Considering how modern smartphones like the iPhone 14 Pro Max have remarkably color-accurate cameras, it is understandable to imagine how identifying the true color of a surface might be fairly straightforward. But the process is not so simple. This requires an image sensor that can compensate for unwanted infrared and ultraviolet light. In other words, you need a photoelectric colorimeter rather than a camera. So how exactly do color sensors work?

Photoelectric sensors work similarly to a camera in that they capture the way light bounces off various surfaces, which we perceive as color. But this device's job is to measure color values instead of merely capturing them, which usually involves breaking down the visual light into subcomponents. Thus we end up with empirical values that can be used as reference points to find the matching brand and hue. If you want a more thorough explanation, I refer you over to Lambda Geeks for a full explanation.

What Are Color Sensors Used For?

The most popular consumer use for color sensors is to color-match paint for home renovations. And considering that homeowners are advised by experts at PaintRite Pros to repaint high-traffic portions of their homes every three to five years, you can get a lot of mileage from this handy portable gadget. But between repaintings, you may find yourself wondering what other uses this device may have.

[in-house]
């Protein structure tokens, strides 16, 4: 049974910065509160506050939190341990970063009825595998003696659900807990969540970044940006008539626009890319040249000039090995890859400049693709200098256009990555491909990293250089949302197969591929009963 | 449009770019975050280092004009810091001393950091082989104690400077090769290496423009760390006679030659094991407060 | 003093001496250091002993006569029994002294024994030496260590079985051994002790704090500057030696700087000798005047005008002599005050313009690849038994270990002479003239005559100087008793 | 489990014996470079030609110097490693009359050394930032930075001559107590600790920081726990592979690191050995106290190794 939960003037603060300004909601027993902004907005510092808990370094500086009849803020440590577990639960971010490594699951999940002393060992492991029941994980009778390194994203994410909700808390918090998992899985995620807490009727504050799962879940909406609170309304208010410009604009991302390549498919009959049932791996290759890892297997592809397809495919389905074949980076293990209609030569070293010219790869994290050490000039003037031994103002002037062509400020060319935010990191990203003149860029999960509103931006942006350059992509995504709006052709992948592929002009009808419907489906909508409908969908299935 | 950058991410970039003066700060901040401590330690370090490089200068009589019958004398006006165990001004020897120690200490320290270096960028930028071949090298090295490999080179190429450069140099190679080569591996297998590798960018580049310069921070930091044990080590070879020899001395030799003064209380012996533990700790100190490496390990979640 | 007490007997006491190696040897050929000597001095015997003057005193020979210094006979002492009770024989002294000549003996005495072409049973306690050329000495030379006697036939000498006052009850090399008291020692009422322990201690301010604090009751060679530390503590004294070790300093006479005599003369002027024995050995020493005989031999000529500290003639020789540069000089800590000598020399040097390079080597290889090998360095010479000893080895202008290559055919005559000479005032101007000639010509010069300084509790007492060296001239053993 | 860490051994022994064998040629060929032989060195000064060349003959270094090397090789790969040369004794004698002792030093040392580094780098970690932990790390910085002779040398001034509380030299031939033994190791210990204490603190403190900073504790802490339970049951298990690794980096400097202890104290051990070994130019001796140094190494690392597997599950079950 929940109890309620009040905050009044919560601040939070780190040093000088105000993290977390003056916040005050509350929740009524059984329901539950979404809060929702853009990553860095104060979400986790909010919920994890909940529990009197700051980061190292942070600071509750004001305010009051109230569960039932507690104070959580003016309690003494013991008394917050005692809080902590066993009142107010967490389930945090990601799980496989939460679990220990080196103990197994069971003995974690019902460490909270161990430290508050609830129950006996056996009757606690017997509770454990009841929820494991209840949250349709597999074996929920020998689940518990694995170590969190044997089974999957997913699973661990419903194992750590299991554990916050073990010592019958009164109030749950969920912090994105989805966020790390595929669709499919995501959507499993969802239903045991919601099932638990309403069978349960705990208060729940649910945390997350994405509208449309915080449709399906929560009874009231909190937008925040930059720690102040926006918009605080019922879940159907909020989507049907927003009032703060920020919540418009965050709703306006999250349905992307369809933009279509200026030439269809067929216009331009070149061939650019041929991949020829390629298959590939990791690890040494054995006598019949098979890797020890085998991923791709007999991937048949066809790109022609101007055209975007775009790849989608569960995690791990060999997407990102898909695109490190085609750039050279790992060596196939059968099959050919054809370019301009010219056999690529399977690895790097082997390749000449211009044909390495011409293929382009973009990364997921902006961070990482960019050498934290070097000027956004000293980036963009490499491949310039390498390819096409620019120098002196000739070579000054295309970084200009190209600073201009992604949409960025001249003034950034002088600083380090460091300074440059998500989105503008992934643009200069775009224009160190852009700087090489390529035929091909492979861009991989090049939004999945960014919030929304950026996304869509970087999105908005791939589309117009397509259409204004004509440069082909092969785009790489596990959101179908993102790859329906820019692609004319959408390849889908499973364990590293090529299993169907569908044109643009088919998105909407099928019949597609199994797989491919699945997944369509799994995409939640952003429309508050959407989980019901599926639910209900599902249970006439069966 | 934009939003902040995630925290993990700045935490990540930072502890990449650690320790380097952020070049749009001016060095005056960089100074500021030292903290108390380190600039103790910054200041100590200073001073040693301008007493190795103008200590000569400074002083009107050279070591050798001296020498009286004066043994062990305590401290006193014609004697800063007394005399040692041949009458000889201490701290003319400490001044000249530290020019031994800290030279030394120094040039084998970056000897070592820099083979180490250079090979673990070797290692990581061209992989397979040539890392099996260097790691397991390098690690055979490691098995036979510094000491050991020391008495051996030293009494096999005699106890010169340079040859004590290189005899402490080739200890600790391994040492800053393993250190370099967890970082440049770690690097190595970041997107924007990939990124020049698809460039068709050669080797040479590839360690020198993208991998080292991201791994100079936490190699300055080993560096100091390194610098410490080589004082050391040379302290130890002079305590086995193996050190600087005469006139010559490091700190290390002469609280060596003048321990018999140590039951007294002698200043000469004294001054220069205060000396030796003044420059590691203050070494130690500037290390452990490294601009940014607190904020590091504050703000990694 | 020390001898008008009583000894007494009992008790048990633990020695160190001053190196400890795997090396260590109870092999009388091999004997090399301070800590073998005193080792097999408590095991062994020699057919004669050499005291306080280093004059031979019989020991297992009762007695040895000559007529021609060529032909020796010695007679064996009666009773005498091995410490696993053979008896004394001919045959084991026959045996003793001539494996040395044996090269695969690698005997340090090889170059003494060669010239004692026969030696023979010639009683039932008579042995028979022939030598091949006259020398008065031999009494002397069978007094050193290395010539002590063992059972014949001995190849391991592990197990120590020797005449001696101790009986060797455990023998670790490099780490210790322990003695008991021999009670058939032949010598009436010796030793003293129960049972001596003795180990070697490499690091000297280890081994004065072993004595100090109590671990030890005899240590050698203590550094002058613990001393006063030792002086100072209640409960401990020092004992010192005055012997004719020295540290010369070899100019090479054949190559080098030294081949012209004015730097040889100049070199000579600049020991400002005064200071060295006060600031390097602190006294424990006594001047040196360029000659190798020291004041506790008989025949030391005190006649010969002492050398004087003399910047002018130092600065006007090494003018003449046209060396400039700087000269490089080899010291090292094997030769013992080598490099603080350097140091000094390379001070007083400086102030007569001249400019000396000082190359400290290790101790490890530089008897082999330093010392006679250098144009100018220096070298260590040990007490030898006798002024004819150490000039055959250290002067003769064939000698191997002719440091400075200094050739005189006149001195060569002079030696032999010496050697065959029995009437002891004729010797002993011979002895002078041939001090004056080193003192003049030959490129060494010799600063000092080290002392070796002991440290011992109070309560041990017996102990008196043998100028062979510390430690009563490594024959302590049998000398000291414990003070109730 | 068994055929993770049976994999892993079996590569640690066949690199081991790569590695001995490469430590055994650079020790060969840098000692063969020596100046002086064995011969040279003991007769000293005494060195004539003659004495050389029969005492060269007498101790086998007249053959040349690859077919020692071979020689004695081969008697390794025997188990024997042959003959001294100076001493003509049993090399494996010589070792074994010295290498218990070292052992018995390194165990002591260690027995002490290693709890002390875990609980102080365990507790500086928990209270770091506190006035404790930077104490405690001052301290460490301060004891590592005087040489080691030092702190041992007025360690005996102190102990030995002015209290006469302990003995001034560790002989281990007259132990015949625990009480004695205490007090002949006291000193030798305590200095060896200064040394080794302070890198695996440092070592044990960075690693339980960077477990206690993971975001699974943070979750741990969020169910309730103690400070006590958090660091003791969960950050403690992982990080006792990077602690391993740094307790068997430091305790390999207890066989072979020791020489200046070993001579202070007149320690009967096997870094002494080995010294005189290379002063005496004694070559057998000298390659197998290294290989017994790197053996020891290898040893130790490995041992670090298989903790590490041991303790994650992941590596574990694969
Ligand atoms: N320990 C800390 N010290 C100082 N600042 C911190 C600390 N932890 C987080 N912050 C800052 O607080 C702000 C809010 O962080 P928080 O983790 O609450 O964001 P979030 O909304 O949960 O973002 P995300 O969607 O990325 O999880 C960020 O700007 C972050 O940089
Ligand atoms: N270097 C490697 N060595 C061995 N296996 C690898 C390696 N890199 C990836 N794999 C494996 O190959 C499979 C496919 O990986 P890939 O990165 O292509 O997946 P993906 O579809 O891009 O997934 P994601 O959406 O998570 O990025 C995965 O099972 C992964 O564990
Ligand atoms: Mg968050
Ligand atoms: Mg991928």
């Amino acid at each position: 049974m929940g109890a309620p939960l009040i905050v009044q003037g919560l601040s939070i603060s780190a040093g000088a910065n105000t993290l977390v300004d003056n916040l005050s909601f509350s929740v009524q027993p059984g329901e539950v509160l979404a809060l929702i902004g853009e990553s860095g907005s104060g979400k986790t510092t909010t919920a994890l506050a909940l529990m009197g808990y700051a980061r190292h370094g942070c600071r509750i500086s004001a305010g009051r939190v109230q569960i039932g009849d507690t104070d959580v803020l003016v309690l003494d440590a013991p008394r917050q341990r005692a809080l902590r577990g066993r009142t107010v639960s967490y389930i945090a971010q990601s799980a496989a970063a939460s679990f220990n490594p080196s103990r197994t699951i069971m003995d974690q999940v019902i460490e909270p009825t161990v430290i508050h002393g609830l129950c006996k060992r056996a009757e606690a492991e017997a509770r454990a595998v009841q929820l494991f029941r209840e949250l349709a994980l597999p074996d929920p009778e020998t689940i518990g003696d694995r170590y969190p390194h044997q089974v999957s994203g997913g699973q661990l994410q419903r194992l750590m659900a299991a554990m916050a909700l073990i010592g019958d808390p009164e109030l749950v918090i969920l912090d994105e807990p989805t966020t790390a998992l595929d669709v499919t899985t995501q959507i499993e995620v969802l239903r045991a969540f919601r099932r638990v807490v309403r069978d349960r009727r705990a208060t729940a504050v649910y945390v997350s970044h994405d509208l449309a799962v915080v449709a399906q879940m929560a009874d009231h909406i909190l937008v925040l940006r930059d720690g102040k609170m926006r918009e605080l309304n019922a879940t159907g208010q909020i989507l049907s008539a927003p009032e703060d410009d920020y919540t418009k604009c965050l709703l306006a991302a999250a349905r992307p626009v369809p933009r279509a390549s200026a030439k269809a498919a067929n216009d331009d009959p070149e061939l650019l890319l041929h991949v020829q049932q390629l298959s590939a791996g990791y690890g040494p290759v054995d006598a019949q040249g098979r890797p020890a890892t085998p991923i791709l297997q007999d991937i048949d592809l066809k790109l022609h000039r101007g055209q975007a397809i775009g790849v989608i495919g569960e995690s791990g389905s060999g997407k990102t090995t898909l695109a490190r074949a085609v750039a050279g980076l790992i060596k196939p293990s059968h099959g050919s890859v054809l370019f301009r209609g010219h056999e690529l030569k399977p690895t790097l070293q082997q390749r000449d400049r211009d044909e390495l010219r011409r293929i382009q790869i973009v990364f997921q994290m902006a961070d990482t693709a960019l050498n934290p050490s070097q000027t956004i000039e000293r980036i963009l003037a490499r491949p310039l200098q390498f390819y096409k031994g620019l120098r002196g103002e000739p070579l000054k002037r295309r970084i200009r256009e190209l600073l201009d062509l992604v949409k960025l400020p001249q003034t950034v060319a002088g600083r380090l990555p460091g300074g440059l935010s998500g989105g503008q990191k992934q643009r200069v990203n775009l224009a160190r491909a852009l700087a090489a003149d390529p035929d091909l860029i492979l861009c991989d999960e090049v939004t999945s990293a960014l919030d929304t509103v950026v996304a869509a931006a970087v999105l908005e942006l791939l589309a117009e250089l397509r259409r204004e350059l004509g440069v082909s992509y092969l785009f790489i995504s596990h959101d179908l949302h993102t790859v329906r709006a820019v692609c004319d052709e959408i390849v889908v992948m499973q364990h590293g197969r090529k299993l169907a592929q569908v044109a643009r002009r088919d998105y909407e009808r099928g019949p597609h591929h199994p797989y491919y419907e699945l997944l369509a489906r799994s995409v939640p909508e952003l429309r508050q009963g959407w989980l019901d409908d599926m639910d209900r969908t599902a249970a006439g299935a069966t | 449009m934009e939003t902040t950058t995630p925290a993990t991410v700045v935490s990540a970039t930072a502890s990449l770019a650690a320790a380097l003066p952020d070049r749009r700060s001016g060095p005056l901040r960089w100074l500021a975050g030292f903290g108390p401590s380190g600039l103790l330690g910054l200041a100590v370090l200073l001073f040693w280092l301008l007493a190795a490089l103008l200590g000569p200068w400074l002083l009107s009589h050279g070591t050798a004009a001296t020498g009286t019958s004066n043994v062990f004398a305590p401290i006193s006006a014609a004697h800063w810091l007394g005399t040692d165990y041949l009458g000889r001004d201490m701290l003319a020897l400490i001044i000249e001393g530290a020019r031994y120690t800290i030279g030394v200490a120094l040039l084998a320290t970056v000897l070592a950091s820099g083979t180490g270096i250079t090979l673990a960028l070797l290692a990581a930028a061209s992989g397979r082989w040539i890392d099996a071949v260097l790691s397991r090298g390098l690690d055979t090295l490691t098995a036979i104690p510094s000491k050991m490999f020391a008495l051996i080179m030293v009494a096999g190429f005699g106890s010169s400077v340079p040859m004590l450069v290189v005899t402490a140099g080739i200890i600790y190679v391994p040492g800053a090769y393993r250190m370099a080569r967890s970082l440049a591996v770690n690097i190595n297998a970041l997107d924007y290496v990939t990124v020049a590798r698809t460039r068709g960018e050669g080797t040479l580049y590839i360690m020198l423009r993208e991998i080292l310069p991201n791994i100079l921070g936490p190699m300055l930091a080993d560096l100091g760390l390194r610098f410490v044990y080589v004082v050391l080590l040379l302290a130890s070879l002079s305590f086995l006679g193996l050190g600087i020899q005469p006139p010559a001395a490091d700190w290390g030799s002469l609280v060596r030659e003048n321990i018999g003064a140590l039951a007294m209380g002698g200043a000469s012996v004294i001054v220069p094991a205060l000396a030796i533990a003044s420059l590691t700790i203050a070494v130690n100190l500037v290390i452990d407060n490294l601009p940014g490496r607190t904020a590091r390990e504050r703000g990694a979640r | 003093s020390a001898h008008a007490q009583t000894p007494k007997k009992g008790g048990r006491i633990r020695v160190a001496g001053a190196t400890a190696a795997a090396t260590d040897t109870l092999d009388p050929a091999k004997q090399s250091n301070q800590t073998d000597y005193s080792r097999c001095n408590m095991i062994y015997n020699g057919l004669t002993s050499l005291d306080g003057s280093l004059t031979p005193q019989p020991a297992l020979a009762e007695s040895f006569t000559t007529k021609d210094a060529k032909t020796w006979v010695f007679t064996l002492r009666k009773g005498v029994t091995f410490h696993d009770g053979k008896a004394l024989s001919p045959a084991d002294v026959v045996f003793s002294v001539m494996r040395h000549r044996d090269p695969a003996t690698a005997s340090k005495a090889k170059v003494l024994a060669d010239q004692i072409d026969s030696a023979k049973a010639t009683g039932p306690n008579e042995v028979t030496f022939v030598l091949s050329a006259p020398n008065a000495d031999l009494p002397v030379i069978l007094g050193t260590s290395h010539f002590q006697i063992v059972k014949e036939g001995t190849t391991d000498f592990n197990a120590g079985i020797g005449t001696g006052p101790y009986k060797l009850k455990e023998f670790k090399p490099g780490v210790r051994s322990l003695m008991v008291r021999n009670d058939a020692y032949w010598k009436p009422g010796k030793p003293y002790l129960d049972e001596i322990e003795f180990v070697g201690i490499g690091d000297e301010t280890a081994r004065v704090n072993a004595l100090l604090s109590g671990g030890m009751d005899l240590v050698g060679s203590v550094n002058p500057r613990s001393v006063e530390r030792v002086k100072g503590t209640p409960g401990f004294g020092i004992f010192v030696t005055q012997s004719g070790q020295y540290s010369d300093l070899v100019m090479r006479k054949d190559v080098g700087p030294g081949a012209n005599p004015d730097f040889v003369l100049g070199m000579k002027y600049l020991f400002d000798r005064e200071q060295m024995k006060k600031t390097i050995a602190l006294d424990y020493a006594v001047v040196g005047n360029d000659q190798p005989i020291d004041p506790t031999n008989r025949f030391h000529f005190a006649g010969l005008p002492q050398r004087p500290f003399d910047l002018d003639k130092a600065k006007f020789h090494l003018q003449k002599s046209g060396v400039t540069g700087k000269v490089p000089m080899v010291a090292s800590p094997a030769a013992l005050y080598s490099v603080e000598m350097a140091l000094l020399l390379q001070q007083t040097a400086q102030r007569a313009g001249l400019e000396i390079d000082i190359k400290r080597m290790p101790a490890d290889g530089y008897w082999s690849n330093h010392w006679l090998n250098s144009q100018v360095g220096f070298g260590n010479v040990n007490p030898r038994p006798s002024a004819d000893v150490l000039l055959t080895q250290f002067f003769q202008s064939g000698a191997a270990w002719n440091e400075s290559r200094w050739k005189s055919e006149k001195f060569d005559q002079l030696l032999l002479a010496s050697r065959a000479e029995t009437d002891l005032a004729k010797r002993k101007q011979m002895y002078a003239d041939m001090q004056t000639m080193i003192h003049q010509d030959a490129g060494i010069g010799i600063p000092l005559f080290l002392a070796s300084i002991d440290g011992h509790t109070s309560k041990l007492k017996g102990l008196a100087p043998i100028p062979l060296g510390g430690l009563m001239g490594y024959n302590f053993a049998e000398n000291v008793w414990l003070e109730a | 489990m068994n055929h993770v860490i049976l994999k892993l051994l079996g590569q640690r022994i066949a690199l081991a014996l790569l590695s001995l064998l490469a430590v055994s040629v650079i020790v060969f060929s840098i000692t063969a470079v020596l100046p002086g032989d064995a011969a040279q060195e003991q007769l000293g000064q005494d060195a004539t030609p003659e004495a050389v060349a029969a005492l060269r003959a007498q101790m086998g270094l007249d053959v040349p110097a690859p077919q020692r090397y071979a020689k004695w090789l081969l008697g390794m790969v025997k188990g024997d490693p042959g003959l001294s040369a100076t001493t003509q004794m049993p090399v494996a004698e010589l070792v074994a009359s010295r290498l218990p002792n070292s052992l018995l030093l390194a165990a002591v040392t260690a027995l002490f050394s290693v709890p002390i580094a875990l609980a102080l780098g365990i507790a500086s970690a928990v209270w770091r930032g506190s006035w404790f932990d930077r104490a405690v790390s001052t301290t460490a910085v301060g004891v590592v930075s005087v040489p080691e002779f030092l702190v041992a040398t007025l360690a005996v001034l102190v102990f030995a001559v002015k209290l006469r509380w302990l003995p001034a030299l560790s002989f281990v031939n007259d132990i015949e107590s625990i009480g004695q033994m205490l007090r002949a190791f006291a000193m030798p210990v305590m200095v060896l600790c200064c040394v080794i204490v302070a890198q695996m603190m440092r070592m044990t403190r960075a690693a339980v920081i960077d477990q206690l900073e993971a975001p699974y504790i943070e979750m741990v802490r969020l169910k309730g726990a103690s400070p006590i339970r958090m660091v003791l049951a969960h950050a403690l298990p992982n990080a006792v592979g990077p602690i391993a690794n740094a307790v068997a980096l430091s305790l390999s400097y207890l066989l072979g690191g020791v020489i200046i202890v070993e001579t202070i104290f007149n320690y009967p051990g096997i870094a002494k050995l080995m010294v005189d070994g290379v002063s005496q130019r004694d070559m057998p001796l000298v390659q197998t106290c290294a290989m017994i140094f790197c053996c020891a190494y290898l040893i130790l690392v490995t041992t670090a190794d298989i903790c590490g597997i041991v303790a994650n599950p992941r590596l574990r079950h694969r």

Many of the most well-known uses for color sensors revolve around quality control of industrial goods like textiles, automotive parts, and even food. In fact, Nix makes a specialized egg yolk measurement device for this very purpose. Additionally, EE Times reports that color sensors have also been used to diagnose skin diseases in the medical field.

But for the average consumer, finding alternate uses for colorimeters requires some imagination. For example, you can use a color sensor to prove your outfit is actually different from your friends. Or you can see if teeth whitening kits actually work. But these are just ideas that I came up with. I'm certain that my readers can come up with some even more creative uses. Tweet or email me with your best ideas and I'll add them here!